Tag Archives: materials

Expensive blue and burnt money.

As you already know, the most famous material using in jewellery by Chinese, through the centuries, and since 5000 BC is Jade. You also have heard about coral, pearls, turquoise and precious metal such silver and gold. But today I want to highlight a material not well knew by western people, and which I was really amazed by when I discovered it.  Another material used a lot during many years and really expensive is the kingfisher feather. The Kingfisher bird is highly esteemed by the Chinese for its colour and celebrated in poetry and song by Chinese from ancient times. The feathers were mostly used to give colour to tiaras and other head pieces. Over the centuries, the Kingfisher’s blue colour feather became highly prized and extremely sought after as an inlay in decorative arts. Kingfisher feather were used by the Chinese to denote status, wealth and royalty. Today prohibited, the kingfisher bird was killed in order to collect the precious bright blue feathers. When you know how tiny the animal is, you understand why after many years of hunting mostly during the Qing dynasty (1644-1911) the small bird has almost disappeared in Asia. The technique, called tian-tsui, means “dotting with kingfishers” that involves using glue to adhere the feathers onto vermeil, or silver. The technique has disappeared during the Chinese Revolution in the 1940’s.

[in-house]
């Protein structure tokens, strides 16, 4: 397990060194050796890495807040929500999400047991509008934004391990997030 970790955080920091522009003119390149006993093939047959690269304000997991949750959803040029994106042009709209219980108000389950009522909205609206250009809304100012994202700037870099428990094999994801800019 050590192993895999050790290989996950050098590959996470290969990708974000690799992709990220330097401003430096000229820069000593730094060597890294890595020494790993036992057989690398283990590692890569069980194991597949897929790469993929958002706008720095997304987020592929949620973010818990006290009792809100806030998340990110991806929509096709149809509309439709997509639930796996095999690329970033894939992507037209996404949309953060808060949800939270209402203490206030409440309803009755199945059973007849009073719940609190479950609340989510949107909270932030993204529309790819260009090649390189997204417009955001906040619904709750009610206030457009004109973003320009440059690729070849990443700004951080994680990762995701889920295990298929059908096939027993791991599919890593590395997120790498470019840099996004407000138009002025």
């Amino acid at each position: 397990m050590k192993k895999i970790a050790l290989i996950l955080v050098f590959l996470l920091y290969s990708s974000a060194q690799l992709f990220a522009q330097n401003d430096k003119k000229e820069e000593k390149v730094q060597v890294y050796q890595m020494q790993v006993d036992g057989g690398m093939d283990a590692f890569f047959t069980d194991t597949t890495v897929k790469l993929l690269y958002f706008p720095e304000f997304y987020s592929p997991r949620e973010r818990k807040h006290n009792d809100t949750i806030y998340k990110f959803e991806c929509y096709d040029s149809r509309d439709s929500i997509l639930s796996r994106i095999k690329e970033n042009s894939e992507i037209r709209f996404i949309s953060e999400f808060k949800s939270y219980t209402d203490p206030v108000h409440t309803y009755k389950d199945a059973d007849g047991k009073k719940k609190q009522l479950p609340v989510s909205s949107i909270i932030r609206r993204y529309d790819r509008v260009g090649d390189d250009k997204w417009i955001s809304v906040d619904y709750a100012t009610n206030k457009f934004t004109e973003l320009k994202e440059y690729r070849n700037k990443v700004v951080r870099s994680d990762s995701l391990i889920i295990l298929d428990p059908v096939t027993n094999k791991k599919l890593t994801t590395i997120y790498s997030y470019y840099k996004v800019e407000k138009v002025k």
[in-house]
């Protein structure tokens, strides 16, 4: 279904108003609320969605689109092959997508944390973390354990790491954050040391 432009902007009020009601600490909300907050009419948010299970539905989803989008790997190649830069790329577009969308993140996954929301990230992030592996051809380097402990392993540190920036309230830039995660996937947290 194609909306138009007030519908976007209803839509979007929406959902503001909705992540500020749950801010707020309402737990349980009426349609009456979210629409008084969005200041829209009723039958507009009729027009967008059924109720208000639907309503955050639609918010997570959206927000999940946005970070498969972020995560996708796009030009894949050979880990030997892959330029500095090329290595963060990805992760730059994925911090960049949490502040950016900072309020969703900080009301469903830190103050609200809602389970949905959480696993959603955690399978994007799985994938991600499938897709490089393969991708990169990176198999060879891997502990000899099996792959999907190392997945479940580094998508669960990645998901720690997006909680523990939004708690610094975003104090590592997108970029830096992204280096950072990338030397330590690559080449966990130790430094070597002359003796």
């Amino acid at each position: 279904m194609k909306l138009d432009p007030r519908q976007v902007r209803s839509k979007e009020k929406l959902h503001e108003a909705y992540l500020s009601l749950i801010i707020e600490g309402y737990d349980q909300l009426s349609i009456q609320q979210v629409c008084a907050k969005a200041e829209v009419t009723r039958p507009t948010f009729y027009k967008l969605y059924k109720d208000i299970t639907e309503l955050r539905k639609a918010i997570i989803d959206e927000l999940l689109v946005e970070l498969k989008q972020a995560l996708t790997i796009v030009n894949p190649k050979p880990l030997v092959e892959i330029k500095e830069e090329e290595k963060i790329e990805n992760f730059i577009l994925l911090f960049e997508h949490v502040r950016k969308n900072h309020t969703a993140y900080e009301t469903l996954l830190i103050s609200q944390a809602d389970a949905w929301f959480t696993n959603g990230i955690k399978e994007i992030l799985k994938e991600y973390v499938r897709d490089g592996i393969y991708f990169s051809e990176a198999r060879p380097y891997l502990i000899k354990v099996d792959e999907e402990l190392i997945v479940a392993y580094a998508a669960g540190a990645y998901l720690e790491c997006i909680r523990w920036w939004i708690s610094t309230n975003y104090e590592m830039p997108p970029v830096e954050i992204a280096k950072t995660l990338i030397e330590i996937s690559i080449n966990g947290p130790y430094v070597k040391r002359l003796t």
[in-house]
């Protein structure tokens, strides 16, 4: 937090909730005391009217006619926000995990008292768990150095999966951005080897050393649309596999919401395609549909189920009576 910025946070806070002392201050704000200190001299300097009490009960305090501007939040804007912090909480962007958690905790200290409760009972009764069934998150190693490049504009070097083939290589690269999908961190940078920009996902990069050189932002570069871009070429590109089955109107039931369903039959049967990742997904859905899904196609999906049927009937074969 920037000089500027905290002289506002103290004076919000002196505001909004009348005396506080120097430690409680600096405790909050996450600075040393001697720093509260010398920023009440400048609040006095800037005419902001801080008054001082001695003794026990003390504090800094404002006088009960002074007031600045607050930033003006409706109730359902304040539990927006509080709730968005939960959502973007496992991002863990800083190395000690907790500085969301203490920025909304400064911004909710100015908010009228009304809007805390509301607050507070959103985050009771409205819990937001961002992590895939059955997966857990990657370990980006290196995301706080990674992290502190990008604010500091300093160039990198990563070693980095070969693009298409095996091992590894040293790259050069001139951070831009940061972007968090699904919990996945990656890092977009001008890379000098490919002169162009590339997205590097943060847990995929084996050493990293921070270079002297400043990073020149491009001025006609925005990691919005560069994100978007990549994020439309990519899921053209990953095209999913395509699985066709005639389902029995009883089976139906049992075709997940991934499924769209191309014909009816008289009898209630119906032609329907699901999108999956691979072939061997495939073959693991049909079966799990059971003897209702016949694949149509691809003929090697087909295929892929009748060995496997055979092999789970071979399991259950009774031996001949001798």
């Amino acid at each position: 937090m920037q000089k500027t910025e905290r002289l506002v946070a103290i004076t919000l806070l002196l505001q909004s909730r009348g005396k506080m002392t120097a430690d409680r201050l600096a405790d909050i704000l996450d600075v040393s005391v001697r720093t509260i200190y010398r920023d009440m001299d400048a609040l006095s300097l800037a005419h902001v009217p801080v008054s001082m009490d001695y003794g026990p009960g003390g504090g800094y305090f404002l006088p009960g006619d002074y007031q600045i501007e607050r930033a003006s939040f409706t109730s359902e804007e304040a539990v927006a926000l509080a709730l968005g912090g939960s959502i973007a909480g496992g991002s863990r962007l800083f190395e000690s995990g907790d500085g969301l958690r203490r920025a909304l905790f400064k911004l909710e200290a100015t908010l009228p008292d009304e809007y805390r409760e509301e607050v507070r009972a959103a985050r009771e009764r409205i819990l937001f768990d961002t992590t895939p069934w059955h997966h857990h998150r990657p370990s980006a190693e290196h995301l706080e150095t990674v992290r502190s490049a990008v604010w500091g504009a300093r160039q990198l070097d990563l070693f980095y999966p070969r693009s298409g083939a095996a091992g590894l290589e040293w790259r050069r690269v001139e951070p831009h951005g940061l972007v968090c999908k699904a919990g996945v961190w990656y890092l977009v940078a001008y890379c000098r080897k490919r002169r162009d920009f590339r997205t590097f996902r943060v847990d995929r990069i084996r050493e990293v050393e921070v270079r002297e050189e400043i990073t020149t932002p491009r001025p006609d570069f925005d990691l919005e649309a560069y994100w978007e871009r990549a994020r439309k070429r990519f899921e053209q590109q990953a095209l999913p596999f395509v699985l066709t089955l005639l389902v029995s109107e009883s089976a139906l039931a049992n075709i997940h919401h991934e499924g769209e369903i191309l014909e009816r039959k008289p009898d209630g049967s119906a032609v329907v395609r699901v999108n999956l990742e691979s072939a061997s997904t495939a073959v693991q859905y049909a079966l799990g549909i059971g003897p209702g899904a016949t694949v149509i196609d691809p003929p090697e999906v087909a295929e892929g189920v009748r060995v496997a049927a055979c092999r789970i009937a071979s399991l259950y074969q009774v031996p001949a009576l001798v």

hair-ornament-kingfisher1 headdress photo credit national museum of scotland hair ornaments